My career high. There are two moments that really stand out for me immediately when thinking about this. Getting the selection call for World Championships – I can’t put into words how much that first GB vest meant to me.
Then, running my first Commonwealth ‘A’ standard last year at Stanford. This was a huge deal for me as I’d pretty much ‘put all my eggs in one basket’. I’d taken my maximum annual leave from work, and spent a huge amount on travelling out to California to race the Stanford Invite with the hope of running the qualifying time for the CWG.
I even went back to Colorado for a few weeks of altitude beforehand to give me the best chance. 100m into the race I was tripped and hit the deck. All the sacrifices I’d made to try and make the CWG flashed before me and I genuinely thought the whole trip was going to be a waste. I managed to get back up pretty quickly, get back into the group, come second in the race and run the standard. What a feeling that was!
My career low. Probably missing out on the Glasgow Commonwealth Games in 2014. I’d run a B standard by five seconds on the very last day, but it wasn’t good enough.
I nearly quit the sport after that disappointment. I’m now glad I didn’t.
Like/dislike – track. Track season is my season, it’s what we build towards all year and it’s the season that means the most. It also means I finally get to race my specialist event, which only happens a few months per year.
Solo sessions are a dislike. Being a steeper often means being on a different schedule to the rest of the group and I do a lot of track sessions on my own.
Like / dislike – roads. Long winter session with the group are great. We have an incredible group of people based in Cardiff. Guys like Jake Heyward, Tom Marshall and Jake Smith are incredible to train with and make you up your game. I love the days when you’re feeling good and just rolling on the front of the pack, making everyone work that little bit harder.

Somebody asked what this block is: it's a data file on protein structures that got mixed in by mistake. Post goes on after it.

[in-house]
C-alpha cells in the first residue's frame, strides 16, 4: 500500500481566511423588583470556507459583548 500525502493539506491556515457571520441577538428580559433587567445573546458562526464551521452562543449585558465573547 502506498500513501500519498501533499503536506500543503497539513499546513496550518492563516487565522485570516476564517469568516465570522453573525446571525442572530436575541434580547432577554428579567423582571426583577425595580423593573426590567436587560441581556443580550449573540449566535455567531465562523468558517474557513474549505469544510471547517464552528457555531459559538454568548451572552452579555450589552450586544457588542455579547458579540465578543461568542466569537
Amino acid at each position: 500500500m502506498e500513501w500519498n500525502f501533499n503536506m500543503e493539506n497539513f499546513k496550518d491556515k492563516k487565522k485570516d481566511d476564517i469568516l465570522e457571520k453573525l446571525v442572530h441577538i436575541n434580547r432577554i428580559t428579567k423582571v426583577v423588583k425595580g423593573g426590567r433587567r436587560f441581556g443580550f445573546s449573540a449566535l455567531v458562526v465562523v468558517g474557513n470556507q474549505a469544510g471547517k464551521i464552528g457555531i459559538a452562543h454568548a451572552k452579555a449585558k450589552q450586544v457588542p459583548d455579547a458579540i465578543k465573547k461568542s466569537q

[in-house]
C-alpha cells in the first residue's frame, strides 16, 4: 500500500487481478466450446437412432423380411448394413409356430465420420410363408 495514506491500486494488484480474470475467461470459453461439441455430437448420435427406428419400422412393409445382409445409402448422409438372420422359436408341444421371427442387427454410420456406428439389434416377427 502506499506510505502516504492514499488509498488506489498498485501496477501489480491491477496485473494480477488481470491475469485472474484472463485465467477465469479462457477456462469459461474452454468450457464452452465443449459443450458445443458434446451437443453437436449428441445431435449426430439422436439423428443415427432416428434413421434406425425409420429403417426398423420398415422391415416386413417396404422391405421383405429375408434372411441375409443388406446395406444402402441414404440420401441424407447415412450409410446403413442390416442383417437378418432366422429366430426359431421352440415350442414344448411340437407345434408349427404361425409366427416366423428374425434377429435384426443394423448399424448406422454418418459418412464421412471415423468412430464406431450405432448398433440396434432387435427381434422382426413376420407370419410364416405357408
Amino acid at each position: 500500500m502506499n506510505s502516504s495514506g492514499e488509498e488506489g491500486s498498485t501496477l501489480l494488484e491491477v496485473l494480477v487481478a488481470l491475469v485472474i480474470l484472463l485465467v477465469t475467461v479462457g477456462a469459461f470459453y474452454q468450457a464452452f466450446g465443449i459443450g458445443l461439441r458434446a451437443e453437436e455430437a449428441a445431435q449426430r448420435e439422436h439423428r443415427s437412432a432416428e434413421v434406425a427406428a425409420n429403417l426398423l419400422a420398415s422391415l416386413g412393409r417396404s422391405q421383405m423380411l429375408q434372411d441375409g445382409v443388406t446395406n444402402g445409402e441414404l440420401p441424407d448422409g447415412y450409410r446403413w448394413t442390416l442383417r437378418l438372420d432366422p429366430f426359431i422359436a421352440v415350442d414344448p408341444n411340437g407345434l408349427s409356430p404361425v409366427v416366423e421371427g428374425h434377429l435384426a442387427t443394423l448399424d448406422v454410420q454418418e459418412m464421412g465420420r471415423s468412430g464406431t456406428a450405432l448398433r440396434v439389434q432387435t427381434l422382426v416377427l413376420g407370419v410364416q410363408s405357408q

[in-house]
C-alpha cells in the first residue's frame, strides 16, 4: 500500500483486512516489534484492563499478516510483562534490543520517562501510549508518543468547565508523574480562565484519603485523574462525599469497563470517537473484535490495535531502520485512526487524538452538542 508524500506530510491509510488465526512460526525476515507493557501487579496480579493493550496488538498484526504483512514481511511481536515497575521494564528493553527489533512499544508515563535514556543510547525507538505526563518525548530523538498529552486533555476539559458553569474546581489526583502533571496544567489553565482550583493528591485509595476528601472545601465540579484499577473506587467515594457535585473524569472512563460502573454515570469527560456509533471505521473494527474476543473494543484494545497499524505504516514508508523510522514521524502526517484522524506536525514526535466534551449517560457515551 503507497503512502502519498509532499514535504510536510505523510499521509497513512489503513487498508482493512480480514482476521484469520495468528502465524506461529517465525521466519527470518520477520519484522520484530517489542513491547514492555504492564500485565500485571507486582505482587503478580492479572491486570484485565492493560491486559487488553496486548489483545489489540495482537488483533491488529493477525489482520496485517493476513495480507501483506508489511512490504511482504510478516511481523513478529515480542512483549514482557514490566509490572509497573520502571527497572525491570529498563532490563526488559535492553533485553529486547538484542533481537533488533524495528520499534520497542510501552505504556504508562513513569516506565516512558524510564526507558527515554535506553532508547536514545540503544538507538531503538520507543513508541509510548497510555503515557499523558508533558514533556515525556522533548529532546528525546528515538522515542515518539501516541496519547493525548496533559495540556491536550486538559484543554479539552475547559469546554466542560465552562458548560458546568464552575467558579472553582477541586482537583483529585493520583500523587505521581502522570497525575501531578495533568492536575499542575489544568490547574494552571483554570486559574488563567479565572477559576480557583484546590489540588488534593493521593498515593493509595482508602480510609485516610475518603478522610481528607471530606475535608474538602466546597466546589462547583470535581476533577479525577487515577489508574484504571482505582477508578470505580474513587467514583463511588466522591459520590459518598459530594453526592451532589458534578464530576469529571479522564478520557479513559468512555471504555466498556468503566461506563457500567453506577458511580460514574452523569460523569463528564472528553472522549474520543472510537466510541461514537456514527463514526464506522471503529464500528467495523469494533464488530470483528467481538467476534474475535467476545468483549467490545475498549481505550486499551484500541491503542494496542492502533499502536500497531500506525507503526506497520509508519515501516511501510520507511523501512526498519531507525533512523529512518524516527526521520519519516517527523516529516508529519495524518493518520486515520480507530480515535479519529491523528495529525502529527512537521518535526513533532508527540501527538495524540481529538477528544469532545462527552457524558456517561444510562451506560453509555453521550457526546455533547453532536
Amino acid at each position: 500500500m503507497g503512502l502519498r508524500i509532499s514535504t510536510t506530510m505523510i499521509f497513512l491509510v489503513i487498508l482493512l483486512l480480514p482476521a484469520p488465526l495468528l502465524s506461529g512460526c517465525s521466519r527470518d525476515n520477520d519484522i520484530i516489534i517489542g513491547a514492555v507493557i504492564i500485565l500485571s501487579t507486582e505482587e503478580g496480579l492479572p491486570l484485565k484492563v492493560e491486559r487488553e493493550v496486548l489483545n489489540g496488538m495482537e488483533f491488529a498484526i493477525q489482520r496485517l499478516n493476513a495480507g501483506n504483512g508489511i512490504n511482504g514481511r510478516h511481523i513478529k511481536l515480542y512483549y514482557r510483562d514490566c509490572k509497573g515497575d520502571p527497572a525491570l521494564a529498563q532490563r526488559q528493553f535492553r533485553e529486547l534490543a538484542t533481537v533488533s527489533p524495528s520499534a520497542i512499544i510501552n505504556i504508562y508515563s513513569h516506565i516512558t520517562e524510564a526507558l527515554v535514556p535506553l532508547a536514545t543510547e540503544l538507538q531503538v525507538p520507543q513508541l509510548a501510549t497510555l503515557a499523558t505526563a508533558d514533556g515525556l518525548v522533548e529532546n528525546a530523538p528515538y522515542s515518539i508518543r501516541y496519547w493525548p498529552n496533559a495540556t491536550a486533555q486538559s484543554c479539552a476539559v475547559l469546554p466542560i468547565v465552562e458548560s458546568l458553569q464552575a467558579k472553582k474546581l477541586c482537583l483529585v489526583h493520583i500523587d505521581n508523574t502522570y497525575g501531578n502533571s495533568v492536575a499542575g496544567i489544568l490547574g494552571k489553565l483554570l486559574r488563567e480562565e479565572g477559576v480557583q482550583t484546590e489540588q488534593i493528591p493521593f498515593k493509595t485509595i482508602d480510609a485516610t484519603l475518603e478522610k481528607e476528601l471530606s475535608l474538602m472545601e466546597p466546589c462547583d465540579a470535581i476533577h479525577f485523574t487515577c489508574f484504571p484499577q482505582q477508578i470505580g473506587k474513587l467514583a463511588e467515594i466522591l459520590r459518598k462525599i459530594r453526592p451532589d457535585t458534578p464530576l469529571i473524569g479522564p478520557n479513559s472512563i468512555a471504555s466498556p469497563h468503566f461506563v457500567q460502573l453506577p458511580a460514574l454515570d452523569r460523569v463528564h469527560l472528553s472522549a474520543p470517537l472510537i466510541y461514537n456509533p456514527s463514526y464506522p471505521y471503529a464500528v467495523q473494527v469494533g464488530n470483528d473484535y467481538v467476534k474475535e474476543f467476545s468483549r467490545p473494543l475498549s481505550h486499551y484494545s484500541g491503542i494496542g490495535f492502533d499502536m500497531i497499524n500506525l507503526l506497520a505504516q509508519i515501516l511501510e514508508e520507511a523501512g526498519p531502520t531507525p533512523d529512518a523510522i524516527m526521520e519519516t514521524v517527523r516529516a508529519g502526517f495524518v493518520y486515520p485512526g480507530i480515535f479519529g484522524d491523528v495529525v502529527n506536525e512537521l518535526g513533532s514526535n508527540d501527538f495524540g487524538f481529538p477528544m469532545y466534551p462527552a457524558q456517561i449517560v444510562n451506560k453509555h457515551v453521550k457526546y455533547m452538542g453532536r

Morning runs in the winter are a dislike. Working full-time means if I’m going to double the first run needs to be at 6.30am. Most of the time that means layering up, grabbing the head torch and just getting it done. It’s not motivating to wake up when it’s dark and cold.
Like / dislike – cross country. Cross country is just fun, isn’t it? It reminds me of being a young athlete when I was actually good at cross country. I often go into cross races with not much expectation, just expecting a really hard race and a quality workout.
The mud is a dislike. My biomechanics are no longer favourable to deep, sticky mud. I’m much more of a rhythm runner, rather than a powerhouse cross country athlete, so when it comes to the mud I definitely struggle.
The future. I’ve been to the Commonwealth Games, European Champs and World Champs. So I need to get my Olympic berth to finish the set of majors.
I’m also not satisfied with how I’ve performed at major champs so far, so I still have my eyes set on more, and making sure that I make the finals at least.
My final piece of advice. Get a good pair of running shoes. Ladies – get yourself a good sports bra, measured to fit. Try not to increase your mileage too quickly. Set realistic goals and try and make running as fun as you can. It’s a simple sport.
Ieuan Thomas is a proud Saucony UK Ambassador, he is supporting the launch of the Triumph ISO 5, which are available to buy from your local retailer here or www.sportsshoes.com.